made her Broadway debut with the ʼ80s rock musical “Rock of Ages,” becoming the youngest woman nominated for Best Director of a Musical. Hanggi attended the UCLA School of Theater, Film and Television and says, “UCLA provided me with a lot of encouragement and nurturing. The school’s amazing resources allowed my imagination to play. If we wanted to put on a show in the theater department, we were allowed to put on a show.”
When "Don’t Ask, Don’t Tell
" became law in 1993, it forbade gays, bisexuals and lesbians from serving openly in the U.S. military. UCLA faculty and staff, who could be discriminated against due to sexual orientation, organized secret meetings, which grew into the UCLA Lesbian and Gay Faculty/Staff Network. UCLA students Curt Shepard, Ph.D. ʼ89, Albert Aubin, Ed.D. ʼ71, and Director of Admissions Rae Lee Siporin formed a committee to work towards a non-discrimination policy and domestic partner benefits. Shepard developed a proposal to establish a student resource center, providing a template for LGBT centers around the country.
LGBT Campus Resource Center
The UCLA LGBT Center
opened its doors in 1995 under the direction of doctoral student Charles Outcalt. In 1997, Dr. Ronni Sanlo, the founder of Lavender Graduation, was recruited to grow the center. In 1991, UCLA Lambda (LGBTQ) Alumni Association
, one of the oldest and most well-established LGBTQ alumni organizations in the country, organized the first UCLA presence at LA Pride. UCLA established an undergraduate minor in lesbian, gay, and bisexual studies in 1997 and holds an annual Pride Week, including an on-campus Pride Parade, to celebrate UCLA’s LGBTQ + community.
1995 UCLA Men's Basketball National Champs
The 90s were a winning decade for the Bruins, as student-athletes brought home championships in multiple sports. UCLA Men’s Soccer won NCAA Championships in 1990 and 1997, and UCLA Volleyball won in 1993, 1995, 1996 and 1998, led by national champion and Olympians Stein Metzger ʼ96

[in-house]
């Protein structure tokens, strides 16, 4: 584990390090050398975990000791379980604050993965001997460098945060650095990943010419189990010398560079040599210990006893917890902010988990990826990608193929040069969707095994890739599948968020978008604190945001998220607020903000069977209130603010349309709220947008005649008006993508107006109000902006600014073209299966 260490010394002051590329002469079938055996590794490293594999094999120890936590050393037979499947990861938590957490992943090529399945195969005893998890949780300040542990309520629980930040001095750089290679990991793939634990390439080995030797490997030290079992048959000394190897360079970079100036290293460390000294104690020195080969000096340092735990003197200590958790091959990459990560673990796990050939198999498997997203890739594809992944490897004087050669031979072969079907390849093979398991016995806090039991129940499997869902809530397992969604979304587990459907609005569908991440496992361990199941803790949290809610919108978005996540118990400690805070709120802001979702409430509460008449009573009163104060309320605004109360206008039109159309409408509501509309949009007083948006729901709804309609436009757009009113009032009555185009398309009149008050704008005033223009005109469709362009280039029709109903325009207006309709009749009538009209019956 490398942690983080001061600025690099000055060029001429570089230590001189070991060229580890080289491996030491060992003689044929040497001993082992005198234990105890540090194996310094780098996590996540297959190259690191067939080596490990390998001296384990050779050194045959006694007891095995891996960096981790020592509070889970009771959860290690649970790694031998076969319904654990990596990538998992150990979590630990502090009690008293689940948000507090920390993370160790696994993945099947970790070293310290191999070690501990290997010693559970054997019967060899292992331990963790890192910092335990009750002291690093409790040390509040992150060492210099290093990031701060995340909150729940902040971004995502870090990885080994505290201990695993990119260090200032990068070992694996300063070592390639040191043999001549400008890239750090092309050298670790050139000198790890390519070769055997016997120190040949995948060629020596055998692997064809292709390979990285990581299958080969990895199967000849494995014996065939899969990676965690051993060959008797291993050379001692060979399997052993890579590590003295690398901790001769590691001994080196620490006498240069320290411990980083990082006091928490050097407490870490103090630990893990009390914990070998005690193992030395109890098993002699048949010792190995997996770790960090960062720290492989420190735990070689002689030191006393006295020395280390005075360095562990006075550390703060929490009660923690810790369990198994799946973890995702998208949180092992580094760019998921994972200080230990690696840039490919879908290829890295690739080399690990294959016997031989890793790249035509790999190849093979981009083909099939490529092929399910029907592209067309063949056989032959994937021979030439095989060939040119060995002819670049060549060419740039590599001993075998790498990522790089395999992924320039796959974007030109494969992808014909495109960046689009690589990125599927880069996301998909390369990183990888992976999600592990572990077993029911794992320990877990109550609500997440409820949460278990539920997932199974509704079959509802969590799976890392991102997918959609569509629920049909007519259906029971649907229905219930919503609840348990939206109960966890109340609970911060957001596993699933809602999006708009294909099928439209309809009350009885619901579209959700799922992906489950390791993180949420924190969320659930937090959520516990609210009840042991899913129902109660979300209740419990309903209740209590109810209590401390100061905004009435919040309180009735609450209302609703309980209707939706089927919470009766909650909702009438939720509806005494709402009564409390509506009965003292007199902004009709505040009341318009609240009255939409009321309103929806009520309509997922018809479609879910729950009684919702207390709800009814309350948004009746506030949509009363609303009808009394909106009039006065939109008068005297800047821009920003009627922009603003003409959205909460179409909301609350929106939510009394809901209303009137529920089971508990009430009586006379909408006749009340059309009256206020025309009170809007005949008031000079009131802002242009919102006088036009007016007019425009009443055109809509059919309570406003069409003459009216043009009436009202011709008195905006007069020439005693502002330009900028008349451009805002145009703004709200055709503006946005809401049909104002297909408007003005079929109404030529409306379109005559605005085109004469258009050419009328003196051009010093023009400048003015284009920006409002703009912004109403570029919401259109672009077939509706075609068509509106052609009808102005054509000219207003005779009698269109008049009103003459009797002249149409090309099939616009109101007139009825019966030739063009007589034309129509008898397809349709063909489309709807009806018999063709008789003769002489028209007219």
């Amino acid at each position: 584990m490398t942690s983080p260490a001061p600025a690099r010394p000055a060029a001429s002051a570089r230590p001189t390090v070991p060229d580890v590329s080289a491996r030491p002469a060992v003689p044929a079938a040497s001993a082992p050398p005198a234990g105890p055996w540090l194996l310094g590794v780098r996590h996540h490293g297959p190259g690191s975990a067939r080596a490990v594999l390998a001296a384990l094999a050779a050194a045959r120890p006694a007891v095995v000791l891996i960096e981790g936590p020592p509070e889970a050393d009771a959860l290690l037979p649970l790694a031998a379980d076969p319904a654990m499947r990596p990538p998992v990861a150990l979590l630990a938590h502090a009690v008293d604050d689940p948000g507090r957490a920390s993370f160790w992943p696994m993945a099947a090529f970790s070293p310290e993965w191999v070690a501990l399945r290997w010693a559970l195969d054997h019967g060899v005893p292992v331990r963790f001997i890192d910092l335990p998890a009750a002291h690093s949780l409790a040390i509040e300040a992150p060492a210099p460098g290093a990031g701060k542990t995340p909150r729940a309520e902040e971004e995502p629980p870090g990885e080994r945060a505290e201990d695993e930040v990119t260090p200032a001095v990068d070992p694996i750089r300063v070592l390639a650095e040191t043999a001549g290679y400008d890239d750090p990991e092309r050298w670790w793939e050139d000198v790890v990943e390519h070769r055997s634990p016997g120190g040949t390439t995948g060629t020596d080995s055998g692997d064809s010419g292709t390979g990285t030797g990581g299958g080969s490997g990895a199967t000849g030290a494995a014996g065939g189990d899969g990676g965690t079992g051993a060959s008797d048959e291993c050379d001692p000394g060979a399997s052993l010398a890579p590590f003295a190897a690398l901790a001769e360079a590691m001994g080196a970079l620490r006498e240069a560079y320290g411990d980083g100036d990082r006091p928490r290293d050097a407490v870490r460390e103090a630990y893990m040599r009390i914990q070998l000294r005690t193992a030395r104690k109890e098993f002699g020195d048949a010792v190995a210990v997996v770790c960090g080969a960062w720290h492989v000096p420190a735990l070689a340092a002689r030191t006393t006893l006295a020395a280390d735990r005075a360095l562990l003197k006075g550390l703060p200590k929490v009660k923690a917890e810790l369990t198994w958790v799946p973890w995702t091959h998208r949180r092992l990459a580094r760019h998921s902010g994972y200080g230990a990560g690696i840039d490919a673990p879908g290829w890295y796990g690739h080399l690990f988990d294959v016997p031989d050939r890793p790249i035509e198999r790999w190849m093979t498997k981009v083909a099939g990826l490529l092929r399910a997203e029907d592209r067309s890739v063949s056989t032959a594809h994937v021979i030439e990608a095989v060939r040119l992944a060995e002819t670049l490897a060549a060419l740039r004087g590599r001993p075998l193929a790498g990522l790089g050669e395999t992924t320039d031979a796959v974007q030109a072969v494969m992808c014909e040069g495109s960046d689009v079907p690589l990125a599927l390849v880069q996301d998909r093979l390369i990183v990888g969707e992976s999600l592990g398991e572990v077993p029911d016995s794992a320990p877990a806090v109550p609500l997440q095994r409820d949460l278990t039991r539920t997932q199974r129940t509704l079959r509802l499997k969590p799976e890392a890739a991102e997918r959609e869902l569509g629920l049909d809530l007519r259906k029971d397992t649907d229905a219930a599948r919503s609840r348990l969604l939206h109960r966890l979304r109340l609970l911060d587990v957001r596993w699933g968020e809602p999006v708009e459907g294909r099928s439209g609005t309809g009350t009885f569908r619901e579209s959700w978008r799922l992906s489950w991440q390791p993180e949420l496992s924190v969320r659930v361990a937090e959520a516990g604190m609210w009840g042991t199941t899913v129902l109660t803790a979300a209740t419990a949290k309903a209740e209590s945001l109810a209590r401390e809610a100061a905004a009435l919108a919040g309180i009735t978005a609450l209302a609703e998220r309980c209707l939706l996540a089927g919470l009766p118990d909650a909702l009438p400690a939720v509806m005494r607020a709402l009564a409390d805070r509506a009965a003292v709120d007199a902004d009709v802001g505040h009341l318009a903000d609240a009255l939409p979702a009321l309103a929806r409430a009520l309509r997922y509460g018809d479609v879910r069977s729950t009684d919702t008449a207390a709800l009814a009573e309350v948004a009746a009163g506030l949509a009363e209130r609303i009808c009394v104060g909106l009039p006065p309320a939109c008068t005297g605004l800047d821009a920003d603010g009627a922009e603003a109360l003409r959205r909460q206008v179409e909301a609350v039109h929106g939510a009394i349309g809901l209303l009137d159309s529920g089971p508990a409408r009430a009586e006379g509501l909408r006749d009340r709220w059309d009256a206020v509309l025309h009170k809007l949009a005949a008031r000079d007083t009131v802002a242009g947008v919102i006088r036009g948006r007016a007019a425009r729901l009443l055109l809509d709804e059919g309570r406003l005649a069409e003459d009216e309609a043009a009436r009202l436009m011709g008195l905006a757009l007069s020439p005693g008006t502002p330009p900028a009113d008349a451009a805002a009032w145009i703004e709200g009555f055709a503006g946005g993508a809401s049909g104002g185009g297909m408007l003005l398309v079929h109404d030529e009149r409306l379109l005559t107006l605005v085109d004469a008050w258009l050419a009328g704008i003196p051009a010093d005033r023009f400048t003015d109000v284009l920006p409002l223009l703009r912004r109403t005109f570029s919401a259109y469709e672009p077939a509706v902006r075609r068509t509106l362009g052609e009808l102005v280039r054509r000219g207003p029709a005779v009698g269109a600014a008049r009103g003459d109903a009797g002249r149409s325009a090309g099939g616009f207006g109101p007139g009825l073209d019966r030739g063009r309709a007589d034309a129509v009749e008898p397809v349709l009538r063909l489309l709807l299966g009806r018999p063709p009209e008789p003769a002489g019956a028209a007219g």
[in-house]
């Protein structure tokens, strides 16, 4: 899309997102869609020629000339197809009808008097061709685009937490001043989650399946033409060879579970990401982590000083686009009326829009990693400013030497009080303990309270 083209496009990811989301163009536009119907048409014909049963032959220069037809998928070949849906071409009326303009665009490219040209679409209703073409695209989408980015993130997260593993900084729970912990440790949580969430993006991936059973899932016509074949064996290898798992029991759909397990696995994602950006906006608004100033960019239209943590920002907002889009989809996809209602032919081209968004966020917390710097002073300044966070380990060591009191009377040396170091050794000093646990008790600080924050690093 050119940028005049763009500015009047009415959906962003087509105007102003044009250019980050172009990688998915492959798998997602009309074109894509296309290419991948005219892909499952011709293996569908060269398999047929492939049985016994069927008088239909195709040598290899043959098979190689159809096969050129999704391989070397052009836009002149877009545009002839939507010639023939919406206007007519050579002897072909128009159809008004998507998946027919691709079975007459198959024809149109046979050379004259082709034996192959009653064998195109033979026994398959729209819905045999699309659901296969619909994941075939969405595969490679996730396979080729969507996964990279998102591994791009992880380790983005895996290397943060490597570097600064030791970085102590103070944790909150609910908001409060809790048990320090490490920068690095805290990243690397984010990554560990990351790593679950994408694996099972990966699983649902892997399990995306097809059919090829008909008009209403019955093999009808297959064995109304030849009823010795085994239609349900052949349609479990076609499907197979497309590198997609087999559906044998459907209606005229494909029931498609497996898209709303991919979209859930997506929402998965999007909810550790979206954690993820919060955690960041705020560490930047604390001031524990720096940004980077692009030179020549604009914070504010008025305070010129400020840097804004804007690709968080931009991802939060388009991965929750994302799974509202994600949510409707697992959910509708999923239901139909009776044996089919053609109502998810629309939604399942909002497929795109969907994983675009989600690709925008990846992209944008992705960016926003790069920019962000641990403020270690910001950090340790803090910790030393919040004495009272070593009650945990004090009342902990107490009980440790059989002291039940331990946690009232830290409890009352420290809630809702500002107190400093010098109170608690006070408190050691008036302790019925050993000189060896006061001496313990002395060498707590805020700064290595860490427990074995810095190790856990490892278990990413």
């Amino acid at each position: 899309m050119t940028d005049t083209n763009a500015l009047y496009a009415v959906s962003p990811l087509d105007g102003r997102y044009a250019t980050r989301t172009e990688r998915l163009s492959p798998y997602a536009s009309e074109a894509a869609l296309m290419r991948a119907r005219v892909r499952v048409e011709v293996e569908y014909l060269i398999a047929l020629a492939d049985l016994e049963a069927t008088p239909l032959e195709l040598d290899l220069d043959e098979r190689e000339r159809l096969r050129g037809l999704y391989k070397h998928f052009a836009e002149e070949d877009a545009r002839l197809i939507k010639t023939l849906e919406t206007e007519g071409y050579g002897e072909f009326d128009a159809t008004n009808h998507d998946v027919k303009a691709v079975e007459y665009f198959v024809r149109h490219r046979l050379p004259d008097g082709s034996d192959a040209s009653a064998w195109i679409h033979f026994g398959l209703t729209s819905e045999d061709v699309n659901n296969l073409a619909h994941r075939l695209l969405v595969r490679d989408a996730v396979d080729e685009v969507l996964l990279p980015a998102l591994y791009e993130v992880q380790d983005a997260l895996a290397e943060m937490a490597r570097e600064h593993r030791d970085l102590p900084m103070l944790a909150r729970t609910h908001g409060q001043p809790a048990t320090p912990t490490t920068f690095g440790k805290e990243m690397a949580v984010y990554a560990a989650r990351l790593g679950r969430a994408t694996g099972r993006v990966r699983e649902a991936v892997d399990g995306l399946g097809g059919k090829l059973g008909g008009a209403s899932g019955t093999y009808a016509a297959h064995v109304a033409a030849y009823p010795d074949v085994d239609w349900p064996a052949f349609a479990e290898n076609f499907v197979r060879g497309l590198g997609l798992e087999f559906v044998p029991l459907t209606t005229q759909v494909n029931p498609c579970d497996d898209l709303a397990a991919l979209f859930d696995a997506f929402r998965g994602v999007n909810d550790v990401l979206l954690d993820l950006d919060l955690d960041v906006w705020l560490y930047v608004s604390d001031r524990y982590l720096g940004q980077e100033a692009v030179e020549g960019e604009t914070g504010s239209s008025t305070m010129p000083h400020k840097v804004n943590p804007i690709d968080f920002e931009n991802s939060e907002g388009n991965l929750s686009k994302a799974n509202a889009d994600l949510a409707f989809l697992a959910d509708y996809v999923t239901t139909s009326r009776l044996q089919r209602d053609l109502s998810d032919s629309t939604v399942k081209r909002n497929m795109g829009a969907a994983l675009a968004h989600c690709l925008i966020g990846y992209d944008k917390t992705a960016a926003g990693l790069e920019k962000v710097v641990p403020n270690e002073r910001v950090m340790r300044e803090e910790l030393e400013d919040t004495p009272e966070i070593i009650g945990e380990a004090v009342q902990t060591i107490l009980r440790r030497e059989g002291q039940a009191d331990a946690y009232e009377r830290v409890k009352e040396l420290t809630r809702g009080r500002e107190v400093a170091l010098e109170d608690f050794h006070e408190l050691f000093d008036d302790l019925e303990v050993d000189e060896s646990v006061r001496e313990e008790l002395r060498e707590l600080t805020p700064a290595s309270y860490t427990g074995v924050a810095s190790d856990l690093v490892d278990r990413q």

, Mike Sealy ʼ93
and Jeff Nygaard ʼ95
Women’s sports continued to thrive, as Women’s Volleyball won NCAA Championships in 1990 and 1991, led by three-time Olympian Holly McPeak ʼ95
and four-time All-American Elaine Youngs ʼ93
, and Women’s Golf also won in 1991. Pitcher Lisa Fernandez ʼ95
, now UCLA softball coach, led the Bruins to two national championships, in 1990 and 1992. UCLA added water polo and soccer in the 90s, although, due to the university-wide financial crisis, two successful men’s Olympic sports, gymnastics and swimming, were eliminated.
This winning streak was headlined by Men’s Basketball’s unprecedented 11th national championship in 1995. Coach Jim Harrick
revived the program, leading the team to their best record since Coach Wooden’s departure. Their 1995 March Madness run was highlighted by a length-of-the-court drive in 4.8 seconds by Tyus Edney ʼ95 to hit the buzzer beater against the University of Missouri. Following the title game, as many as 4,000 fans poured into the streets of Westwood to celebrate. Called “Wild Westwood
” by the LA Times, some in the crowd threw bottles and overturned a radio station van. Two hundred officers, many in riot gear, fired rubber bullets to push back the revelers, and 15 people were arrested. The next day, hundreds of jubilant fans met the team at Los Angeles International Airport on their return from Seattle.
Mebrāhtōm (Meb) Keflezighi ʼ99
Meb Keflezighi ʼ99 after winning Boston Marathon
was the only athlete in history to win the two most storied marathons in the U.S. as well as an Olympic medal, taking the silver in the marathon at the 2004 Olympics in Athens, and winning the New York City Marathon in 2009 and the emotionally charged Boston Marathon in 2014. Born in Eritrea, he fled the war-torn country with his family. The runner holds UCLA’s record for fastest times in the 5,000 and 10,000 meters. Keflezighi graduated a year after receiving his American citizenship, and has told the New York Times, “When you dream, you dream. You don’t give up.”